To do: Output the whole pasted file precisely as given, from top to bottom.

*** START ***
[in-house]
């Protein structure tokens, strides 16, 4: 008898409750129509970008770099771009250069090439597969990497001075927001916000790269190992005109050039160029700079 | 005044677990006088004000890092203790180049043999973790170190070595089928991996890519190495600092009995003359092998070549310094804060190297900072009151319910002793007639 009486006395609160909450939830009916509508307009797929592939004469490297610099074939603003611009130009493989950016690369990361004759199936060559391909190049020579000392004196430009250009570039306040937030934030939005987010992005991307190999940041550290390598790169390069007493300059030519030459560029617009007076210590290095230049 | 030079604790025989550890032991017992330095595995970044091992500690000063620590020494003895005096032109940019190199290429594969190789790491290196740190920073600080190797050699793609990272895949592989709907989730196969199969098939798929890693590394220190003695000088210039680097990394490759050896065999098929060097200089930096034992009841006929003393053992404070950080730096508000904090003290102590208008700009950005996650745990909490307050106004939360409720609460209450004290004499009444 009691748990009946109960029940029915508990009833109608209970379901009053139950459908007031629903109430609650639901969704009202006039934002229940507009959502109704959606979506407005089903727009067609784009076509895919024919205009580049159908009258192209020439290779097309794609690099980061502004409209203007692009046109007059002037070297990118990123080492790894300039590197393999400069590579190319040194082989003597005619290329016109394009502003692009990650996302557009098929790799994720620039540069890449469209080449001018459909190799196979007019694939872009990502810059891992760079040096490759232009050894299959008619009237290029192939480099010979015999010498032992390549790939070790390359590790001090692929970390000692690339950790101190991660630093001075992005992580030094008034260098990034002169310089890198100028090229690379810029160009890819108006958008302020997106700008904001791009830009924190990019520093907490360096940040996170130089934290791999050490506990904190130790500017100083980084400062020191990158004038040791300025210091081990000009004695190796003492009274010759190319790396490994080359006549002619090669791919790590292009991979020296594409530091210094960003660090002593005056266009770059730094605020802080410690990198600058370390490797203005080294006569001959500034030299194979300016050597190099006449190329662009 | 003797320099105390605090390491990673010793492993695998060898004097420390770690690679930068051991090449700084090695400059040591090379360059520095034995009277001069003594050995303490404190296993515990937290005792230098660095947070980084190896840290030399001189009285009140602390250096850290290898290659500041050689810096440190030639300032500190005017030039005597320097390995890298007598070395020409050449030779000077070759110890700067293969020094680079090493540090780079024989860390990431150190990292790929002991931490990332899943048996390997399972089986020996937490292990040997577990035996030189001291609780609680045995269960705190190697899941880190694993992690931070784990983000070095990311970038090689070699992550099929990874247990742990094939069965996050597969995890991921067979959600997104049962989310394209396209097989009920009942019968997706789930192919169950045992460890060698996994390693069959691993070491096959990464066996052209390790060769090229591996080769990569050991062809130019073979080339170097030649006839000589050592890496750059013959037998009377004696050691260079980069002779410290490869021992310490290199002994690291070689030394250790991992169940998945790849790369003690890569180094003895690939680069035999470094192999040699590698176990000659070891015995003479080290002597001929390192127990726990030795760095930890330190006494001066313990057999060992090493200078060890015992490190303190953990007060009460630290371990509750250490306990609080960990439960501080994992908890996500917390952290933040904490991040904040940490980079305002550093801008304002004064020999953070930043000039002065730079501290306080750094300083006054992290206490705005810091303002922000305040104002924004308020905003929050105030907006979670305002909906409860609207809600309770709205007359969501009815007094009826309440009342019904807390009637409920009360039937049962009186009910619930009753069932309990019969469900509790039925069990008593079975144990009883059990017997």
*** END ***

[in-house]
């Protein structure tokens, strides 16, 4: 008898409750129509970008770099771009250069090439597969990497001075927001916000790269190992005109050039160029700079 | 005044677990006088004000890092203790180049043999973790170190070595089928991996890519190495600092009995003359092998070549310094804060190297900072009151319910002793007639 009486006395609160909450939830009916509508307009797929592939004469490297610099074939603003611009130009493989950016690369990361004759199936060559391909190049020579000392004196430009250009570039306040937030934030939005987010992005991307190999940041550290390598790169390069007493300059030519030459560029617009007076210590290095230049 | 030079604790025989550890032991017992330095595995970044091992500690000063620590020494003895005096032109940019190199290429594969190789790491290196740190920073600080190797050699793609990272895949592989709907989730196969199969098939798929890693590394220190003695000088210039680097990394490759050896065999098929060097200089930096034992009841006929003393053992404070950080730096508000904090003290102590208008700009950005996650745990909490307050106004939360409720609460209450004290004499009444 009691748990009946109960029940029915508990009833109608209970379901009053139950459908007031629903109430609650639901969704009202006039934002229940507009959502109704959606979506407005089903727009067609784009076509895919024919205009580049159908009258192209020439290779097309794609690099980061502004409209203007692009046109007059002037070297990118990123080492790894300039590197393999400069590579190319040194082989003597005619290329016109394009502003692009990650996302557009098929790799994720620039540069890449469209080449001018459909190799196979007019694939872009990502810059891992760079040096490759232009050894299959008619009237290029192939480099010979015999010498032992390549790939070790390359590790001090692929970390000692690339950790101190991660630093001075992005992580030094008034260098990034002169310089890198100028090229690379810029160009890819108006958008302020997106700008904001791009830009924190990019520093907490360096940040996170130089934290791999050490506990904190130790500017100083980084400062020191990158004038040791300025210091081990000009004695190796003492009274010759190319790396490994080359006549002619090669791919790590292009991979020296594409530091210094960003660090002593005056266009770059730094605020802080410690990198600058370390490797203005080294006569001959500034030299194979300016050597190099006449190329662009 | 003797320099105390605090390491990673010793492993695998060898004097420390770690690679930068051991090449700084090695400059040591090379360059520095034995009277001069003594050995303490404190296993515990937290005792230098660095947070980084190896840290030399001189009285009140602390250096850290290898290659500041050689810096440190030639300032500190005017030039005597320097390995890298007598070395020409050449030779000077070759110890700067293969020094680079090493540090780079024989860390990431150190990292790929002991931490990332899943048996390997399972089986020996937490292990040997577990035996030189001291609780609680045995269960705190190697899941880190694993992690931070784990983000070095990311970038090689070699992550099929990874247990742990094939069965996050597969995890991921067979959600997104049962989310394209396209097989009920009942019968997706789930192919169950045992460890060698996994390693069959691993070491096959990464066996052209390790060769090229591996080769990569050991062809130019073979080339170097030649006839000589050592890496750059013959037998009377004696050691260079980069002779410290490869021992310490290199002994690291070689030394250790991992169940998945790849790369003690890569180094003895690939680069035999470094192999040699590698176990000659070891015995003479080290002597001929390192127990726990030795760095930890330190006494001066313990057999060992090493200078060890015992490190303190953990007060009460630290371990509750250490306990609080960990439960501080994992908890996500917390952290933040904490991040904040940490980079305002550093801008304002004064020999953070930043000039002065730079501290306080750094300083006054992290206490705005810091303002922000305040104002924004308020905003929050105030907006979670305002909906409860609207809600309770709205007359969501009815007094009826309440009342019904807390009637409920009360039937049962009186009910619930009753069932309990019969469900509790039925069990008593079975144990009883059990017997």